Keith writes: Is there a more natural way to make Week 17 more competitive than to seed teams based on overall record? Arizona surely would've showed up last week.
Kevin Seifert: I wish there were, Keith. To date, I haven’t heard or thought of any that make sense.
Awarding teams draft picks to continue playing their starters seems counterintuitive. Would a sixth- or seventh-round pick be enough to risk the health of a key player? I don’t think so. And what would it say about the league that it must reward teams for competing?
Penalizing teams for sitting starters is also problematic. The decision can have too much gray area. How long would the player have to be on the field? What would prevent him from leaving because of “tightness?” or some other nebulous injury?
Weighing playoff seedings disproportionally based on late-season record doesn’t fly with me, either. Shouldn’t every game count the same?
Ultimately, I think the NFL should be patient and see what happens to Indianapolis, especially, this postseason. It’s a copycat league. If the Colts are bounced early from the playoffs, you can bet future coaches in the same position would think twice about benching starters.
Jonathan writes via Facebook: So....when do we find out that Woodson won DPOY?
Kevin Seifert: The Associated Press will announce the Defensive Player of the Year Award next Wednesday, Jan. 13. That’s when we’ll find out if Green Bay cornerback Charles Woodson won it.
After Minnesota’s 33-31 victory Sunday over Baltimore, here are three (mostly) indisputable facts I feel relatively sure about:
- In trying to convey the chance nature of this victory, I glossed over the career-changing performance of receiver Sidney Rice. His 58-yard reception in the fourth quarter not only set up the eventual game-winning field goal, but it also gave him the first 100-yard receiving game of his career. Rice has developed an indisputable connection with quarterback Brett Favre; on the 58-yard reception, he adjusted a 12-yard comeback route into a straight go route. Favre followed Rice’s thinking and was rewarded for giving him a chance to make the catch in traffic. With a 6-foot-4 frame and a near 50-inch vertical leap, Rice makes it extraordinarily difficult for cornerbacks to beat him to the ball. Once pigeon-holed as a red zone specialist, Rice has now emerged as an all-field threat.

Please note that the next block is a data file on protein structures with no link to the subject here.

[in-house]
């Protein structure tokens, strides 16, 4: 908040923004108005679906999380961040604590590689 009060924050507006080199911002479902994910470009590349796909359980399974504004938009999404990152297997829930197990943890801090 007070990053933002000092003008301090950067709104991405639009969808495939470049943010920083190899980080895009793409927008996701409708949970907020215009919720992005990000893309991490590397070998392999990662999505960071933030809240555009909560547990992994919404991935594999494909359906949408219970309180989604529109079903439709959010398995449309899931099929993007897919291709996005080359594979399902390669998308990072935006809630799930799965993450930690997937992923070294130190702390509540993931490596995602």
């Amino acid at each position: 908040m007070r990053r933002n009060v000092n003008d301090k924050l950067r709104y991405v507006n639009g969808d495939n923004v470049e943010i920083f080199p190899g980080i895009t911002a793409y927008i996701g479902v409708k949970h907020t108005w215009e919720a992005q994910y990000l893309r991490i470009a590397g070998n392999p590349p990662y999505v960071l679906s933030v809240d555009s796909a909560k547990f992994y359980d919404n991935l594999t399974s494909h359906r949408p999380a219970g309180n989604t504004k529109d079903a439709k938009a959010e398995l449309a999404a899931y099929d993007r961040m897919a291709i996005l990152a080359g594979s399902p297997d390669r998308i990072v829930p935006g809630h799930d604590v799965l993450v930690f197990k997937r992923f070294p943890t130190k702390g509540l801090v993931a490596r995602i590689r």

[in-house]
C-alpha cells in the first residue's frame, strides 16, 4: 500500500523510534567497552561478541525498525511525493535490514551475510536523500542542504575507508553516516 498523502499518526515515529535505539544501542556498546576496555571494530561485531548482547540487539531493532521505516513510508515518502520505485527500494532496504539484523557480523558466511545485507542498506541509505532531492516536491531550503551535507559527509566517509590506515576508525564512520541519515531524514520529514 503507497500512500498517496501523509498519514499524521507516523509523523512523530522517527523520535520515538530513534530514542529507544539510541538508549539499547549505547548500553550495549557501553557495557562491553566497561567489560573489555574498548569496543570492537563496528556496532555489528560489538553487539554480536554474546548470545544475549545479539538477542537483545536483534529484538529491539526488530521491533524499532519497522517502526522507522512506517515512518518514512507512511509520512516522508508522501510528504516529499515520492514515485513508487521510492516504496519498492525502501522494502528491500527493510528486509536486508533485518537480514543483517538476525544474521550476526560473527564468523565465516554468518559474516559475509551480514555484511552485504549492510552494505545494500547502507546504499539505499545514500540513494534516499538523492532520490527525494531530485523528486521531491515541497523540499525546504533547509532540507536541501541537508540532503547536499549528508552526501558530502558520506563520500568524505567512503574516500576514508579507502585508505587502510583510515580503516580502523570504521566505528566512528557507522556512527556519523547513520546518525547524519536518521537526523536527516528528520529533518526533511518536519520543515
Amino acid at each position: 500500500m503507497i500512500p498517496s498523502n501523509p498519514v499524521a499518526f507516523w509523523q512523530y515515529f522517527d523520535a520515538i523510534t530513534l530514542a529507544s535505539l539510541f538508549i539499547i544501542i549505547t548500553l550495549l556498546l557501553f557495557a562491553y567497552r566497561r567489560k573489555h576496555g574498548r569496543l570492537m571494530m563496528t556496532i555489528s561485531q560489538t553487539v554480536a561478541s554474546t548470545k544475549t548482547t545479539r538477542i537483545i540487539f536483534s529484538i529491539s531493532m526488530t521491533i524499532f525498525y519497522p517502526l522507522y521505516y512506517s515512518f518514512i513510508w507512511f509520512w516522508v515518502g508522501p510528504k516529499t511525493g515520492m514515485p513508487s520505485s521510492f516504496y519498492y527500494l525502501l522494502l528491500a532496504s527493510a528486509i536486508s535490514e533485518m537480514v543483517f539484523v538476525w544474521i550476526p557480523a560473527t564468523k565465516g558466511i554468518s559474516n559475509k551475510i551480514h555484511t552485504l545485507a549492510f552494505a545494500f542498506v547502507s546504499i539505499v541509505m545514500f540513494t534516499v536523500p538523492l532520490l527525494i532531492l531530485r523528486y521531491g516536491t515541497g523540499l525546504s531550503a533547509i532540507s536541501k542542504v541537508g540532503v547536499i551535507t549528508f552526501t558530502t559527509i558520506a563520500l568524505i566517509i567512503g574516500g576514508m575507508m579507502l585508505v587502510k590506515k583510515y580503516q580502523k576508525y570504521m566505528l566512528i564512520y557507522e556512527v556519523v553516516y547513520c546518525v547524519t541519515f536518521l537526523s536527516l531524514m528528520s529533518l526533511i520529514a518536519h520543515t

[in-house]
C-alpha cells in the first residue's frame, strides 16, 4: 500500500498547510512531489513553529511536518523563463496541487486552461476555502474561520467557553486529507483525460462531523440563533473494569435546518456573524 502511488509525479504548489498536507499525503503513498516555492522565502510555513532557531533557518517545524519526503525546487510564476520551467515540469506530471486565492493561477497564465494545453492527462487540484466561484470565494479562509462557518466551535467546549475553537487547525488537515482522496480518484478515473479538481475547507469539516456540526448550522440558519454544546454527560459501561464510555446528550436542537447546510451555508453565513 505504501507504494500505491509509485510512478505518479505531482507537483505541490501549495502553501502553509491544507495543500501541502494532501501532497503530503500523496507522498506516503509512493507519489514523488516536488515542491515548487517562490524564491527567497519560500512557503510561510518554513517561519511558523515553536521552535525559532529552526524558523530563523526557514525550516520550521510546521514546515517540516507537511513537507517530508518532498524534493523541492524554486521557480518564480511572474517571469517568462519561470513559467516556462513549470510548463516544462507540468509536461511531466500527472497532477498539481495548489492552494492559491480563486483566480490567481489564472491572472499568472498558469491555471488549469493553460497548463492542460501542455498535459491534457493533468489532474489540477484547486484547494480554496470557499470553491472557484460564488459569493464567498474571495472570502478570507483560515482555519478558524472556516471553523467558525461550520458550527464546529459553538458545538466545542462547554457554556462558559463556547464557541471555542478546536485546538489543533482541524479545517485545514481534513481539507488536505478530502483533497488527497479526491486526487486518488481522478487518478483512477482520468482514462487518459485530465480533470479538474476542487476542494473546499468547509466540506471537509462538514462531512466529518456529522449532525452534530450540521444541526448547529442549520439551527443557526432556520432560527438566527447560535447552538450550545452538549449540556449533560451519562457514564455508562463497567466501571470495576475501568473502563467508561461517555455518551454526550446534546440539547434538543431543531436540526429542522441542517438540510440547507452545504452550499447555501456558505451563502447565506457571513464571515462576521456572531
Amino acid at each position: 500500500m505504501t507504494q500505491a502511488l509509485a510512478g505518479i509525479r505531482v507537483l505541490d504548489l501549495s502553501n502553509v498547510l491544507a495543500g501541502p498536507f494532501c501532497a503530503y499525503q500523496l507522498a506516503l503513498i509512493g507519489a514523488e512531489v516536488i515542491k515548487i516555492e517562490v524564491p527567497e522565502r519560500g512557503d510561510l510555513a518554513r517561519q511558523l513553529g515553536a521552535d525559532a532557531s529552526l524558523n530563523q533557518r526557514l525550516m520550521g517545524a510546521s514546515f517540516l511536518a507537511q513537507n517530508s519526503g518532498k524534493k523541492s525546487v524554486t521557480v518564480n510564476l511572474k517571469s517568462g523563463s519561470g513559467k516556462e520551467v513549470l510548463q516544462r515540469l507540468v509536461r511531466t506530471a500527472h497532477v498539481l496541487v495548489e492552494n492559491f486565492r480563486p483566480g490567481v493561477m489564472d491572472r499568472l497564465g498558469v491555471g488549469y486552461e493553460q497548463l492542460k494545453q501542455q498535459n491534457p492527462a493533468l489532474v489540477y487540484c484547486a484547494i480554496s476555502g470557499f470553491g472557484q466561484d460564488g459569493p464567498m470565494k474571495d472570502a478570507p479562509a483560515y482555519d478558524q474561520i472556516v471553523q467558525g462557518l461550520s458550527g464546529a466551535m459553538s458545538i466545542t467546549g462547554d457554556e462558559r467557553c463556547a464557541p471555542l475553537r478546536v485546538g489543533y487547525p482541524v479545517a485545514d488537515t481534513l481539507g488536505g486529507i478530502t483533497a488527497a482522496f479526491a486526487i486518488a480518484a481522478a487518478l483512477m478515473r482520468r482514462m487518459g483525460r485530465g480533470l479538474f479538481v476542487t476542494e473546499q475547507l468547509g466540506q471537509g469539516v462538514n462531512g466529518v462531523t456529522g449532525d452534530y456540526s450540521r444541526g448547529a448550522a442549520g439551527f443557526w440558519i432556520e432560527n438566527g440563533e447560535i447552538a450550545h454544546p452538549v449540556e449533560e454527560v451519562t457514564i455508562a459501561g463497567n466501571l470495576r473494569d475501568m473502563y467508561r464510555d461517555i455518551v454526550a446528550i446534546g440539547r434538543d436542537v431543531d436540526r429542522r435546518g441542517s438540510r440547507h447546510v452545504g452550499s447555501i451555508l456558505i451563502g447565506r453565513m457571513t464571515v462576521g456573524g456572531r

- Tight end Visanthe Shiancoe has 12 touchdowns since the start of the 2008 season, second only to Atlanta’s Tony Gonzalez (13) over that span. But if Minnesota had its way, his 1-yard scoring reception Sunday would never have happened. The Vikings had the wrong personnel on the field for the formation, according to Favre, and coach Brad Childress tried to call a timeout. Fullback Naufahu Tahi, for one, had never been used in the play before. But Favre pushed on and ran the play anyway. “I knew by [Tahi’s] look that he had no clue,” Favre said. “He hadn’t run that play. You just have to be able to adapt sometimes. I thought we did a good job at it. … I feel real confident with our guys that we can do things like that.”
- Runs of 26 and 58 yards helped tailback Adrian Peterson to his first 100-yard game since opening weekend, an especially impressive statistic considering the opponent. Yes, the Ravens had allowed 127 yards to Cincinnati’s Cedric Benson a week before. But Peterson’s 143 yards Sunday were an 11-year high against a Ray Lewis defense, according to Elias Sports Bureau. Lewis has missed some games over his career, but the last time he played in a game in which an opposing runner had a better day was in 1998, when Chicago’s James Allen rushed for 163 yards.
And here’s one question I’m still asking:
What’s the prognosis for cornerback Antoine Winfield? The Vikings’ top cornerback left Sunday’s game in the first half and did not return. The injury was first reported to be a turf toe, but Winfield said afterward it was an injury “to the top of my foot.” He lobbied to return to the game, but the Vikings considered it significant enough to keep him on the sideline even with Baltimore quarterback Joe Flacco on his way to a 244-yard second half. The Ravens often targeted Winfield’s replacement, Karl Paymah, as the Vikings decided to keep Benny Sapp in the nickel position. Few teams have a suitable replacement for a No. 1 cornerback, but I think you got a pretty good picture of how important Winfield is to the Vikings’ pass defense after he departed.
Posted by ESPN.com’s Kevin Seifert
I appreciated the (mostly) civil discussion we had this week in discussing whether Chicago linebacker Brian Urlacher has put together the framework of a Hall of Fame career. We’ve had a period here of heightened emotion, so I’m glad we could all come together and play nice.
|Kevin Hoffman/US Presswire|
|Brian Urlacher needs a few more productive seasons to bolster his case for the Hall of Fame.|
Short of tallying all of your 220-plus responses, my sense was that more people fell into the “maybe” and “no” category than those who answered with a straight “yes.”
ShimmitySham has Urlacher in his “hall of really good.” Tazhawkeye, who identifies himself as a Bears fan, writes: “Not yet.” He continued:
“Did Urlacher change the position? Yes, he was fast and changed the middle linebacker from a pure hitter to an all around defender. Did Urlacher dominate? Yes, for a few seasons. Are there players in his generation who did the same thing and dominate longer? Yes, Ray Lewis. Urlacher will need to make the Pro Bowl one more time and have 2 [more] healthy years in the NFL. Two more years will bring his total to 170 games played. One more Pro Bowl will bring his total to 7. By being able to come back, he will be able to say his career was sidetracked by injuries, but he was good enough to dominate ‘till the end. Right now, he is competing with Ray Lewis.”